Ancient Babylonia

Ancient Babylonia

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Ancient Babylonia

When studying Ancient Babylonia it is notably important to look at these factors: daily life, religion, people, society, government and economy so we can determine the development of the civilization and how it is similar to the way we live today. The Babylonian Empire is unique because their government was run by a law known as the Code of Hammurabi similarly are government is run by numerous laws. Their knowledge of science and astrology is intriguing due to the fact that they were the first civilization to form the basis of the sixteen month of thirty days calendar, their discovery of the calendar lend us to the calendars we have today. In addition to government, science and astrology their economy was very modern and played an immense part in their daily life. The way the Babylonians lived life is identical to the way we live our life today.

In today's society we are governed and protected by laws, well we can say the same about Ancient Babylonia their society was governed and protected by the Code of Hammurabi(1750). The Code of Hammurabi main purposes were " to make justice visible in the land, to destroy the wicked person and the evil doer, so that the strong might not injure the weak". Our legal system is somewhat like this in terms of we sentence and enforce punishments on the criminals to protect other innocent citizens. Just like are prime minister, the Babylonian king Hammurabi wished to secure a uniform pattern of justice throughout his land, to certify that everyone was well aware of punishments and rules before breaking or committing them. The most well known term to describe this law is " an eye for an eye and a tooth for a tooth". This quote indicated that the punishment suited the crime.
The Babylonian civilization was considerably keen on science, mathematics and astrology. They were apprehensive in the cause of medicine an example of this is their belief that sin was the cause of a patient's illness. Here is an old Babylonian proverb that says " an infection without a doctor is like hunger without food". What this is saying is they depended on doctors to suit their needs just as we depend on food to suit hunger. This describes perfectly what the Ancient Babylonian civilization was like, they depended on doctors and herbal medicine just as we do today.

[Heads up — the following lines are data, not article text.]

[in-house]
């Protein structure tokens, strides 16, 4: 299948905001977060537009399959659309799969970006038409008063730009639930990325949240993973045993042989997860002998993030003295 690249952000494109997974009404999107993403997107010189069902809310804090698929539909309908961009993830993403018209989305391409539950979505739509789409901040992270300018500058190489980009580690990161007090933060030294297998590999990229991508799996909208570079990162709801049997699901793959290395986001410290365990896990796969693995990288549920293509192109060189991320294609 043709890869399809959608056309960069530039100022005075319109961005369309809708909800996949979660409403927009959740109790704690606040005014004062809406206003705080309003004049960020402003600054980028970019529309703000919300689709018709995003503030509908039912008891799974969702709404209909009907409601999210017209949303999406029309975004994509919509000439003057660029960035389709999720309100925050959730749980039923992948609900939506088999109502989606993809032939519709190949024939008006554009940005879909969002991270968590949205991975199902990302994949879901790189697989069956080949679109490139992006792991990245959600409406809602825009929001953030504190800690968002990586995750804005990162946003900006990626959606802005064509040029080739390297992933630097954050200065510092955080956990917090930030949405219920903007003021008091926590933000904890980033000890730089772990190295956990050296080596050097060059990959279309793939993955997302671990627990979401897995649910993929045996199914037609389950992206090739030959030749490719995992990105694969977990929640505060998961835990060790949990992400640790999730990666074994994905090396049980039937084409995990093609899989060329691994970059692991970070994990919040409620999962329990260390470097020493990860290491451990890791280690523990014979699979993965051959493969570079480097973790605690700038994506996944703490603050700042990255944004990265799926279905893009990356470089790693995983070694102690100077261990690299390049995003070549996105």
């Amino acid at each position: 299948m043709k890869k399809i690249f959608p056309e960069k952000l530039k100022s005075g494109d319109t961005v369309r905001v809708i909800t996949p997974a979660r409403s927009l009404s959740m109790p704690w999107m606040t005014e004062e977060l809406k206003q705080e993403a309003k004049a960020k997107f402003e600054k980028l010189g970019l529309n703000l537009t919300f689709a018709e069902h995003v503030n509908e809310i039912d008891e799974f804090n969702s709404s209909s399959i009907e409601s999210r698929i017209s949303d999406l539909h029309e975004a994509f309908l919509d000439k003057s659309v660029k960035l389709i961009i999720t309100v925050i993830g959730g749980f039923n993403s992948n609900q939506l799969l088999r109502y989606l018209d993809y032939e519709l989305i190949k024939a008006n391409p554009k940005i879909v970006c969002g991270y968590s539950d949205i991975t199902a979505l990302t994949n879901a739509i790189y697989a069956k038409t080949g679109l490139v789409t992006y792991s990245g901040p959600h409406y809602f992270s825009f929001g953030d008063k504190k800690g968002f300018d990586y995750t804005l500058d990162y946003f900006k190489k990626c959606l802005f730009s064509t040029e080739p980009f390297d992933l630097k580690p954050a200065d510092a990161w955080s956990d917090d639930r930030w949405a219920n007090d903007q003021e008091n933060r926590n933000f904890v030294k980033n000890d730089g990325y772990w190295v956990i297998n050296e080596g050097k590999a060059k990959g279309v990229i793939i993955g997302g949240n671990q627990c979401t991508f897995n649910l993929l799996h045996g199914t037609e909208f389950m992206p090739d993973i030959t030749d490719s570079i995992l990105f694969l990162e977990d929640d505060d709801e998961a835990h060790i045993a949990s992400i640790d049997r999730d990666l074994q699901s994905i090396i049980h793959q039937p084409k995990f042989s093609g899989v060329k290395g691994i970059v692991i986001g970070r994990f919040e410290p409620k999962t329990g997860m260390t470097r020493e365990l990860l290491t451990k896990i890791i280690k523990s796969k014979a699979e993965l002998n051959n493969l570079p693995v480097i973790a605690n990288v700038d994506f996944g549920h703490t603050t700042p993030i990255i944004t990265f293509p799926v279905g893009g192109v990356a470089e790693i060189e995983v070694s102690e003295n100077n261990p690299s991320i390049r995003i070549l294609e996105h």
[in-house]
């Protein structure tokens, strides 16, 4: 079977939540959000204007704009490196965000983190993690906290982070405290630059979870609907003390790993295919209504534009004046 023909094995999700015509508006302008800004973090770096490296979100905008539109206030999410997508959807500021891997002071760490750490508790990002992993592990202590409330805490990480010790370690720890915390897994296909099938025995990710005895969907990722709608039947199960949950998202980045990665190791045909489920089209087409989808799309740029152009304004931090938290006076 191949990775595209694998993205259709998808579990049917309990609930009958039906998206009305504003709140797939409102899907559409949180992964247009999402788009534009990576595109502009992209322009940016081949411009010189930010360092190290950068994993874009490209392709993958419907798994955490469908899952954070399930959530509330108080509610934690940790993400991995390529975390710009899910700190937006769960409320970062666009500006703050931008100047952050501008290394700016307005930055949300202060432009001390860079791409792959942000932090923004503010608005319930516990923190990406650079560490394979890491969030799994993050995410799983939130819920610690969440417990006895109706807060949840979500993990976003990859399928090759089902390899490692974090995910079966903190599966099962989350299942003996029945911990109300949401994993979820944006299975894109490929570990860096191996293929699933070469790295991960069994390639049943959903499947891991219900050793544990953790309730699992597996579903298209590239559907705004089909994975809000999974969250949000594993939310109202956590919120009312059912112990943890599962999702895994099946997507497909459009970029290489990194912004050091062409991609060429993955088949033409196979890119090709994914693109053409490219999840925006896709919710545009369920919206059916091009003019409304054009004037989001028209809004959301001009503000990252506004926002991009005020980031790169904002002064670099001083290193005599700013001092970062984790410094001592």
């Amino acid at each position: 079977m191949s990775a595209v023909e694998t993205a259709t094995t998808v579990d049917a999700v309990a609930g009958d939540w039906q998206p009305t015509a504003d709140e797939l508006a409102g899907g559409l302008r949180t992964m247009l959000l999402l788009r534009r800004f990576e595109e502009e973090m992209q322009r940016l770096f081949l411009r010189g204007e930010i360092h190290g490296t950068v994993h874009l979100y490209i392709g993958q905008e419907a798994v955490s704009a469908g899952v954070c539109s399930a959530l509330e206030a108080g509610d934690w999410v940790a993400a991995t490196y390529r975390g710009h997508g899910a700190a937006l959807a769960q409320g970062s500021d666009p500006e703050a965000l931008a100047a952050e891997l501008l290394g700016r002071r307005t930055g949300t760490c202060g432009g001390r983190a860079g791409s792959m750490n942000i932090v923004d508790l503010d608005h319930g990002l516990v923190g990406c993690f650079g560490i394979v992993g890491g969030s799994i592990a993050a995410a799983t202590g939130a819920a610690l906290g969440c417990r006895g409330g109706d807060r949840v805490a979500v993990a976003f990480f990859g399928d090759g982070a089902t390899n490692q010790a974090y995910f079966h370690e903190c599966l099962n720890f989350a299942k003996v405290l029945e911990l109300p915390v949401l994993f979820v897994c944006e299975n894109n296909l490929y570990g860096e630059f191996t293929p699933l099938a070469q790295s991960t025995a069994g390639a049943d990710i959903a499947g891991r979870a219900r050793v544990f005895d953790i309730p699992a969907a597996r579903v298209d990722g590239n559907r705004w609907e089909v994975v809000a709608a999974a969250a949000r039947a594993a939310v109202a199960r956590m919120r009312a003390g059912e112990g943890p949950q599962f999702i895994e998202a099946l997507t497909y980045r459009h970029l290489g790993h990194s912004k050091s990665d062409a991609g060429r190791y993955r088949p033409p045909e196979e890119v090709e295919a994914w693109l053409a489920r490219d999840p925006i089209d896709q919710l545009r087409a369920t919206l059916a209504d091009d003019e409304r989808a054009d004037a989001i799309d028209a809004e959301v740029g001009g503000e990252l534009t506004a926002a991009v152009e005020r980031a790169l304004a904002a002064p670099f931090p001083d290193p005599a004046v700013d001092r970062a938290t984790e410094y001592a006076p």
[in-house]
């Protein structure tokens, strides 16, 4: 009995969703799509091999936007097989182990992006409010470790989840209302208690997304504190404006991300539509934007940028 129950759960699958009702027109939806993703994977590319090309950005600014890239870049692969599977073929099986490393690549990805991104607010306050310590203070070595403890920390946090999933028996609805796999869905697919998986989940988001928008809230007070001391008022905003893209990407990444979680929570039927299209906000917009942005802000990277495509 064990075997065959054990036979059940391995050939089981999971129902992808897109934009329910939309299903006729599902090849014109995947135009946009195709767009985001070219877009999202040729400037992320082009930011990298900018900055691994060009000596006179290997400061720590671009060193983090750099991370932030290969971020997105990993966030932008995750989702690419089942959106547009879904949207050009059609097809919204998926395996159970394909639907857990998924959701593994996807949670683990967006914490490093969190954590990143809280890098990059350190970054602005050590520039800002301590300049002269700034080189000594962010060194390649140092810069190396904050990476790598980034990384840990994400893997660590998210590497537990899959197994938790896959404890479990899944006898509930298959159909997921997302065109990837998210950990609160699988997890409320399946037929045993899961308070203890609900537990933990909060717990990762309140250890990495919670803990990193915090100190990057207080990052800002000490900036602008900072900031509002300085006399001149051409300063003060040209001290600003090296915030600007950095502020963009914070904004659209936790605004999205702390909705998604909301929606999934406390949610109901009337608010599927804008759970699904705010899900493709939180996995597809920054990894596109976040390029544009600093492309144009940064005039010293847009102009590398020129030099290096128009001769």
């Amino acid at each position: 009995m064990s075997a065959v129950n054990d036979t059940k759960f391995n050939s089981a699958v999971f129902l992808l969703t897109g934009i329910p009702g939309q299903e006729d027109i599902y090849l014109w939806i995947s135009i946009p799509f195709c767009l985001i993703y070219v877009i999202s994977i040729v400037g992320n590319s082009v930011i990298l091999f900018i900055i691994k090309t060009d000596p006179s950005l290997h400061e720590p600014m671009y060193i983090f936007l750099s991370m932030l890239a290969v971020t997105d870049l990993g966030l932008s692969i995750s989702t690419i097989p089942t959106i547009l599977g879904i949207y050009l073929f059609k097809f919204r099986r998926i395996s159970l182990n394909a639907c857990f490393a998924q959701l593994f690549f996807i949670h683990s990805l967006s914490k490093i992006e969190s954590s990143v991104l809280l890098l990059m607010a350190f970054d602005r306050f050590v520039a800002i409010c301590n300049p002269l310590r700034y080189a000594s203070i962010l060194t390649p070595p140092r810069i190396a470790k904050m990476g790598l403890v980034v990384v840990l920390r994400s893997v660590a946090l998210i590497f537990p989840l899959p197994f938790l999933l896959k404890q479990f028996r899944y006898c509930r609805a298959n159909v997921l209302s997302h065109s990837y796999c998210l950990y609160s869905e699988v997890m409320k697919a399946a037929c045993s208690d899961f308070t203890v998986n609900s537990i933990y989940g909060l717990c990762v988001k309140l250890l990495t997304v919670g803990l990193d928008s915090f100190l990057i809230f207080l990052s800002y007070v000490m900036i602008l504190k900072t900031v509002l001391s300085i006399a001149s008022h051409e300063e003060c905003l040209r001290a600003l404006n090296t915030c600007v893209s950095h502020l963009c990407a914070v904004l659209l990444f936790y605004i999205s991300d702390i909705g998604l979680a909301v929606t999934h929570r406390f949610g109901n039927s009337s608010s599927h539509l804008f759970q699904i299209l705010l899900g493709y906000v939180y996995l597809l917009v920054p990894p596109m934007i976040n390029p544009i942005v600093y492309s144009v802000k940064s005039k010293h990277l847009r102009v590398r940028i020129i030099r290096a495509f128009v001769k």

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One of the more fascinating things that Canada and Ancient Babylonia have in common is the use of the medical text. The texts that were used are identical to how we use them today they basically had two kinds: descriptions of symptoms and lists of remedies. Prescriptions were made from milk, snake skin, turtle shell, cassia, thyme, date, fig and fir. The same way we use the resources that are available to us to find remedies is the same way the Babylonians used what was grown around them to find remedies. Babylonians had two types of medical practitioners, they were called the asipu (whose cures were said to be magical) and the asu (whose cure were basically medical). The asipu used incantations/ other magical practices and the asu or exorcist sometimes used drugs. The Babylonians had little knowledge about surgery so the only surgical procedure allowed by a surgeon was setting broken bones. The Code of Hammurabi indicates that the punishment for surgical mistakes was mutilation and even death. This is similar to are standards today because if a surgeon operates on you and makes any mistakes we can sew or he/she will have to spend so time in prison.